I forced myself to write for a few hours on weeknights and a couple more on weekends. I started piecing together some short stories, and with time I was able to get lost in the romance of creating prose again.
As the flings with writing became more frequent, I started making plans to quit my day job so that writing and I could get back together in a more permanent and meaningful way, which we have.
Today, at age thirty-eight, writing and I have moved back in together, and we live modestly (along with my wife from Argentina) in a two-bedroom place where the washer is in a closet and where my cherry-oak desk again looks past windows into faraway skies laced with magic.
My current life is one that survives without lush paychecks and retirement contributions, but it is one where passion is again a substantial part of my days. In addition to penning blog posts like this, I’m working on two manuscripts (one of short fiction and one that offers daily spiritual inspirations to stressed workers), and I think that I’m starting to finally understand what it means to have a true relationship with writing.
I’ve realized that a relationship with writing (or with whatever your passion is) is just like any other relationship: It’s a commitment and it takes work. It has to be more than just skin-deep if you want the flames to keep burning. It has to be about more than just glitzy dreams of success, and it has to learn to survive when there is little money around.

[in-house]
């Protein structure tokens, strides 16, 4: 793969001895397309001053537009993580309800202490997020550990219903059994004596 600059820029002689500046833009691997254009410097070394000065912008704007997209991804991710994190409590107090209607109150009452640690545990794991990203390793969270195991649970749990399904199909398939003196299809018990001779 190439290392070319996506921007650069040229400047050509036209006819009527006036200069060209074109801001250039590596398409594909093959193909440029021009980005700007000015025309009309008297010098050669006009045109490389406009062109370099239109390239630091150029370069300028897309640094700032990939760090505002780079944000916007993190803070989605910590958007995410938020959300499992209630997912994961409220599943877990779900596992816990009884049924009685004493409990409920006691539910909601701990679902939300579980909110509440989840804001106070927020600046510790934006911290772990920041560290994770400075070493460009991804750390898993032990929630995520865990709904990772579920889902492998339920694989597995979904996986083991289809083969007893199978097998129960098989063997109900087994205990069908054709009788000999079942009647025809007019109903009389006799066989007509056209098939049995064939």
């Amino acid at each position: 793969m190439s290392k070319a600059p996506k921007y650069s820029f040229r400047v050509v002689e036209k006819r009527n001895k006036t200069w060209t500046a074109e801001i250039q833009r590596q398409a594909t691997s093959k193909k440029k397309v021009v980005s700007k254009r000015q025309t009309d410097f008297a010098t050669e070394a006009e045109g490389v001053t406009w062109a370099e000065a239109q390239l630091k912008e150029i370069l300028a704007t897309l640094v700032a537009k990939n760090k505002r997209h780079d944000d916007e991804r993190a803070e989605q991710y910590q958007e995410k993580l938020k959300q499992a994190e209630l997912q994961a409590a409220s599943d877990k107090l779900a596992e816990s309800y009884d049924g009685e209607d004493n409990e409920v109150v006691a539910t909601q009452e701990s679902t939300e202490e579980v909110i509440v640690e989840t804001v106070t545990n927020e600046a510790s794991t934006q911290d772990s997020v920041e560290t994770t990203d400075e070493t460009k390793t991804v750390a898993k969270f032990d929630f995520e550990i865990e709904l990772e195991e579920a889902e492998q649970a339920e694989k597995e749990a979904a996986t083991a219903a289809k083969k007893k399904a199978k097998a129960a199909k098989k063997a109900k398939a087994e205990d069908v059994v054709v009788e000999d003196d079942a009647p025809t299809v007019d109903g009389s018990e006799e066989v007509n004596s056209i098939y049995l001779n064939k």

You might get angry at writing (or at whatever your passion is)—at times you might even feel that she’s betrayed you—but if you want things to last, you will have to continue sitting together even when it’s a little uncomfortable. Any temporary discomfort should pass, and you will probably get everything out of the partnership that you put into it and then some.
I hope that this post finds all of you well and spending some quality time with your true passions this year, and I would like to take this opportunity to say Happy Valentine’s Day to my wife, Claudia, who was willing to jump into the unknown with me so that I could get back together with my dreams.
Happy Valentine’s Day to all!